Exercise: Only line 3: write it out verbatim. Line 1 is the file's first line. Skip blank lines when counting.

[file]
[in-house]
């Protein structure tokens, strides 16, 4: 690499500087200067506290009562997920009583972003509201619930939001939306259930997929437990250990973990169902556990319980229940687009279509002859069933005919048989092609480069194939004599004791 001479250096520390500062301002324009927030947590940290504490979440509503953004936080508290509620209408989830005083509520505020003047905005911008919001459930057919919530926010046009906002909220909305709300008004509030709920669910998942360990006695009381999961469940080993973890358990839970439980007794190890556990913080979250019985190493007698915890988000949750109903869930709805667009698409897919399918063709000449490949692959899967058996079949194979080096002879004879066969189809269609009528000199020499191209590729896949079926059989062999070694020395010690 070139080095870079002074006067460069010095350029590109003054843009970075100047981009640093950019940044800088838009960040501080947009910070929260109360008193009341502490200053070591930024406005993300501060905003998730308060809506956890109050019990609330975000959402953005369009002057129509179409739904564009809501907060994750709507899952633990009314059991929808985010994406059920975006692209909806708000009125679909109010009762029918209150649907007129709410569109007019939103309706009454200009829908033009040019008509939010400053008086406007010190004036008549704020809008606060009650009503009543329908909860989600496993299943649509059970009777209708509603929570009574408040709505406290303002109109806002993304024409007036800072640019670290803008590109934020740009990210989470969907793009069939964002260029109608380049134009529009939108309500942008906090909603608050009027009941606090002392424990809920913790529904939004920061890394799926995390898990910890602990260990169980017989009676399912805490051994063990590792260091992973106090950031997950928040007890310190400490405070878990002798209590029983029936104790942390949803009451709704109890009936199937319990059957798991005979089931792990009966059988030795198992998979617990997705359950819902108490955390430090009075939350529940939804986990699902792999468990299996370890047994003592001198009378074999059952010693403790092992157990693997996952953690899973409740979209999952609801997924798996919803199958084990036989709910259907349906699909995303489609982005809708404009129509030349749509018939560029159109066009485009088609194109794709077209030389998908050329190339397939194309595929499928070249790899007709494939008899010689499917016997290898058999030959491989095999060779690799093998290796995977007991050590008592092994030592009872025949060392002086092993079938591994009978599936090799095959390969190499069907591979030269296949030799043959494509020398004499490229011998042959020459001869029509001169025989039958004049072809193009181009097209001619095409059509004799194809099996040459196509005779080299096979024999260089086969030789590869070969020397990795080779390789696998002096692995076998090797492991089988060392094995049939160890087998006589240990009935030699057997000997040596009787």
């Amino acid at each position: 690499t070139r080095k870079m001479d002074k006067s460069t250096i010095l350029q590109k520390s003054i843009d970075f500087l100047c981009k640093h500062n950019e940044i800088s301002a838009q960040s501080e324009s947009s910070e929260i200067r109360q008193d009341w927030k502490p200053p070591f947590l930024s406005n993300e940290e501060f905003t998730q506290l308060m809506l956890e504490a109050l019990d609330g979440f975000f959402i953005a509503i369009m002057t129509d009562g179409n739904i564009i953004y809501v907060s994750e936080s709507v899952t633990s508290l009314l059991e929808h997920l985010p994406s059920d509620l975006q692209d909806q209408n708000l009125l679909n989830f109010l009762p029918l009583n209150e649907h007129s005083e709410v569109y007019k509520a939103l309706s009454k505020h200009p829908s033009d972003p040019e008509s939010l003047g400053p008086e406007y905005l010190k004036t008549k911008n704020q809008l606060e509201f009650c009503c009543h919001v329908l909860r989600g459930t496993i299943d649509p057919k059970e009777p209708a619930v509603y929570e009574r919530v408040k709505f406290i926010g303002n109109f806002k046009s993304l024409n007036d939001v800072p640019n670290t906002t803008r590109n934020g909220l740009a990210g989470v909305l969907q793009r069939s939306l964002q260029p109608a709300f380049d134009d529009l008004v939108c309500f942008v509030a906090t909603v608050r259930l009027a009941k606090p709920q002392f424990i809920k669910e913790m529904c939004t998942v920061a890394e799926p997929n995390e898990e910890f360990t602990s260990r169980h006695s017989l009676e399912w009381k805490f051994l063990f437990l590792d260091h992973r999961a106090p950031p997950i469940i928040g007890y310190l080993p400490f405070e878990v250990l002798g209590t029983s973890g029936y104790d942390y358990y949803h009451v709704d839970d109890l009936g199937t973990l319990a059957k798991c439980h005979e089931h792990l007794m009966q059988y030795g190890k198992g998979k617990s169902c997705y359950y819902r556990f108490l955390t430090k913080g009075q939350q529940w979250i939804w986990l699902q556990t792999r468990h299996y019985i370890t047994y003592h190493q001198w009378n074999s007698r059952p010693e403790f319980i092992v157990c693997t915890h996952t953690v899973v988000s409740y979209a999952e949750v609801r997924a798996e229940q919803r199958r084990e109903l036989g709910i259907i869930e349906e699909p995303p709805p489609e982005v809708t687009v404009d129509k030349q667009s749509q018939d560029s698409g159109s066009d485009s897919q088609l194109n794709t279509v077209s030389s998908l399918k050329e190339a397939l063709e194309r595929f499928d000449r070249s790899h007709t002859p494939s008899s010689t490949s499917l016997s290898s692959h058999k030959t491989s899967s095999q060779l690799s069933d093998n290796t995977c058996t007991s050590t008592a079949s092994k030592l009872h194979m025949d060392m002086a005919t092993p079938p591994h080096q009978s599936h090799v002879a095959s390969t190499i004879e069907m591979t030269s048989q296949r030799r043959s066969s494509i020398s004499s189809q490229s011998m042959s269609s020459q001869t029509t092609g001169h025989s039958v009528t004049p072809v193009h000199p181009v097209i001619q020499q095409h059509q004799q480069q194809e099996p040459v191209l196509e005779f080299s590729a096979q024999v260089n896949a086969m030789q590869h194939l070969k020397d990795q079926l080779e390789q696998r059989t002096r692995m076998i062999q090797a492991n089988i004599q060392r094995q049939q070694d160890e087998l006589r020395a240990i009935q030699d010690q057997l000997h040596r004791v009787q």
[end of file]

């Amino acid at each position: 690499t070139r080095k870079m001479d002074k006067s460069t250096i010095l350029q590109k520390s003054i843009d970075f500087l100047c981009k640093h500062n950019e940044i800088s301002a838009q960040s501080e324009s947009s910070e929260i200067r109360q008193d009341w927030k502490p200053p070591f947590l930024s406005n993300e940290e501060f905003t998730q506290l308060m809506l956890e504490a109050l019990d609330g979440f975000f959402i953005a509503i369009m002057t129509d009562g179409n739904i564009i953004y809501v907060s994750e936080s709507v899952t633990s508290l009314l059991e929808h997920l985010p994406s059920d509620l975006q692209d909806q209408n708000l009125l679909n989830f109010l009762p029918l009583n209150e649907h007129s005083e709410v569109y007019k509520a939103l309706s009454k505020h200009p829908s033009d972003p040019e008509s939010l003047g400053p008086e406007y905005l010190k004036t008549k911008n704020q809008l606060e509201f009650c009503c009543h919001v329908l909860r989600g459930t496993i299943d649509p057919k059970e009777p209708a619930v509603y929570e009574r919530v408040k709505f406290i926010g303002n109109f806002k046009s993304l024409n007036d939001v800072p640019n670290t906002t803008r590109n934020g909220l740009a990210g989470v909305l969907q793009r069939s939306l964002q260029p109608a709300f380049d134009d529009l008004v939108c309500f942008v509030a906090t909603v608050r259930l009027a009941k606090p709920q002392f424990i809920k669910e913790m529904c939004t998942v920061a890394e799926p997929n995390e898990e910890f360990t602990s260990r169980h006695s017989l009676e399912w009381k805490f051994l063990f437990l590792d260091h992973r999961a106090p950031p997950i469940i928040g007890y310190l080993p400490f405070e878990v250990l002798g209590t029983s973890g029936y104790d942390y358990y949803h009451v709704d839970d109890l009936g199937t973990l319990a059957k798991c439980h005979e089931h792990l007794m009966q059988y030795g190890k198992g998979k617990s169902c997705y359950y819902r556990f108490l955390t430090k913080g009075q939350q529940w979250i939804w986990l699902q556990t792999r468990h299996y019985i370890t047994y003592h190493q001198w009378n074999s007698r059952p010693e403790f319980i092992v157990c693997t915890h996952t953690v899973v988000s409740y979209a999952e949750v609801r997924a798996e229940q919803r199958r084990e109903l036989g709910i259907i869930e349906e699909p995303p709805p489609e982005v809708t687009v404009d129509k030349q667009s749509q018939d560029s698409g159109s066009d485009s897919q088609l194109n794709t279509v077209s030389s998908l399918k050329e190339a397939l063709e194309r595929f499928d000449r070249s790899h007709t002859p494939s008899s010689t490949s499917l016997s290898s692959h058999k030959t491989s899967s095999q060779l690799s069933d093998n290796t995977c058996t007991s050590t008592a079949s092994k030592l009872h194979m025949d060392m002086a005919t092993p079938p591994h080096q009978s599936h090799v002879a095959s390969t190499i004879e069907m591979t030269s048989q296949r030799r043959s066969s494509i020398s004499s189809q490229s011998m042959s269609s020459q001869t029509t092609g001169h025989s039958v009528t004049p072809v193009h000199p181009v097209i001619q020499q095409h059509q004799q480069q194809e099996p040459v191209l196509e005779f080299s590729a096979q024999v260089n896949a086969m030789q590869h194939l070969k020397d990795q079926l080779e390789q696998r059989t002096r692995m076998i062999q090797a492991n089988i004599q060392r094995q049939q070694d160890e087998l006589r020395a240990i009935q030699d010690q057997l000997h040596r004791v009787q």